Ray Tracing 101: What It Is & Why NVIDIA Is Betting On It
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  • Alistair - Sunday, September 16, 2018 - link

    Except for the GTX 780 was the worse nVidia release ever, at a terrible price. Nice try ignoring every other card in the last 10 years. Reply
  • markiz - Monday, September 17, 2018 - link

    How can it be the same segment of the market, if the prices are, as you claim, double+?

    I mean, that claim makes no sense. It's not same segment. it's higher tier.

    I mean, who is to say what kind of an advancement in GPU and games have people supposed to be getting?

    Buy a 500$ card and max settings as far as they go and call it a day.
    If you are
    Reply
  • Ej24 - Monday, September 17, 2018 - link

    The R&D for smaller manufacturing nodes hasn't scaled linearly. It's been almost exponential in terms of $/Sq.mm to develop each new node. That's why we need die shrinks to cram more transistors per square mm, and why some nodes were skipped because the economics didn't work out, like 20/22nm gpu's never existed. You're assuming that manufacturers have fixed costs that have never changed. The cost of a semiconductor fab, and R&D for new nodes has ballooned much much faster than inflation. That's why we've seen the number of fabs plummet with every new node. There used to be dozens of fabs in the 90nm days and before. Now it's looking like only 3 or 4 will be producing 7nm and below. It's just gotten too expensive for anyone to compete. Reply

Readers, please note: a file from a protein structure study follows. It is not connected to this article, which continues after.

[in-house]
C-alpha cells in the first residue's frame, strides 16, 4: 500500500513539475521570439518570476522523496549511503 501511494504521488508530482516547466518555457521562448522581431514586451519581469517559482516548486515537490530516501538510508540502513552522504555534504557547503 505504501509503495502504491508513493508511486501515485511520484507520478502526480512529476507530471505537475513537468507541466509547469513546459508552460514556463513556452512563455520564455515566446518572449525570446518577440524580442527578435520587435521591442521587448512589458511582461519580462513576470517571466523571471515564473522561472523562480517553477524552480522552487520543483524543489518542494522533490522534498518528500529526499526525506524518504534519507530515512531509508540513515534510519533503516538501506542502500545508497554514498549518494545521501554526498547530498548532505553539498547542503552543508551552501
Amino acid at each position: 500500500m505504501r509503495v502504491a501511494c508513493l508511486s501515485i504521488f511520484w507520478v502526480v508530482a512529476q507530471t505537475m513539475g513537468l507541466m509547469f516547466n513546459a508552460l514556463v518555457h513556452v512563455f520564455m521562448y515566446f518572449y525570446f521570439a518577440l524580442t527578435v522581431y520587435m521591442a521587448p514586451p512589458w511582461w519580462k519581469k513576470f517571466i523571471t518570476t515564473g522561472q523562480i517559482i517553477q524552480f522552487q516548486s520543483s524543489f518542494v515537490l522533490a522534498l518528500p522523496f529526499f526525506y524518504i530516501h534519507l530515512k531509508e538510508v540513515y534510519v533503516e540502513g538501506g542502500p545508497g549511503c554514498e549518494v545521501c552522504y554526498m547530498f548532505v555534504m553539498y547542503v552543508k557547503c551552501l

• milkod2001 - Tuesday, September 18, 2018 - link

    All those ridiculous prices started when AMD have announced 7970 at $550 plus. NV had mid range card to compete with it: GTX 680 at the same price. And then NV Titan high end cards were introduced at $1000 plus. Since then we pay past high end prices for mid range cards. Reply
  • futrtrubl - Wednesday, September 19, 2018 - link

    Just a bit on your math. You say $1 accounting for inflation of 2.7% over 18 years is now just less than $1.50. Maybe you are doing it as $1 * 18 * 1.027 to get that which is incorrect for inflation. It compounds, so it should be $1 * ( 1.027^18) which comes to ~$1.62. Likewise at 5% over 18 years it becomes $2.41. Reply
  • Da W - Sunday, September 16, 2018 - link

    Since when does inflation work in the semiconductor industry? Reply
  • Holliday75 - Monday, September 17, 2018 - link

    I was wondering the same thing. Smaller, faster, cheaper. For some reason here its the opposite....for 2 out of 3. Reply
  • Yojimbo - Saturday, September 15, 2018 - link

    "You must literally live under a rock while also being absurdly naive.

    It's never been this way in the 20 years that i've been following GPUs. These new RTX GPUs are ridiculously expensive, way more than ever, and the prices will not be changing much at all when there's literally zero competition. The GPU space right now is worse than it's ever been before in history."

    No, if you go back and look at historical GPU prices, adjusted for inflation, there have been other times that newly released graphics cards were either as expensive or more expensive. The 700 series is the most recent example of cards that were as expensive as the 20 series is.
    Reply
  • eddman - Saturday, September 15, 2018 - link

    No.

    https://i.imgur.com/ZZnTS5V.png

    This chart was made last year based on 2017 dollar value, but it still applies. 20 series cards have the highest launch prices in the past 18 years by a large margin.
    Reply
  • eddman - Saturday, September 15, 2018 - link

    There is one card that surpasses that, 8800 Ultra. It was nothing more than a slightly OCed 8800 GTX. Nvidia simply released it to extract as much money as possible, and that was made possible because of lack of proper competition from ATI/AMD in that time period. Reply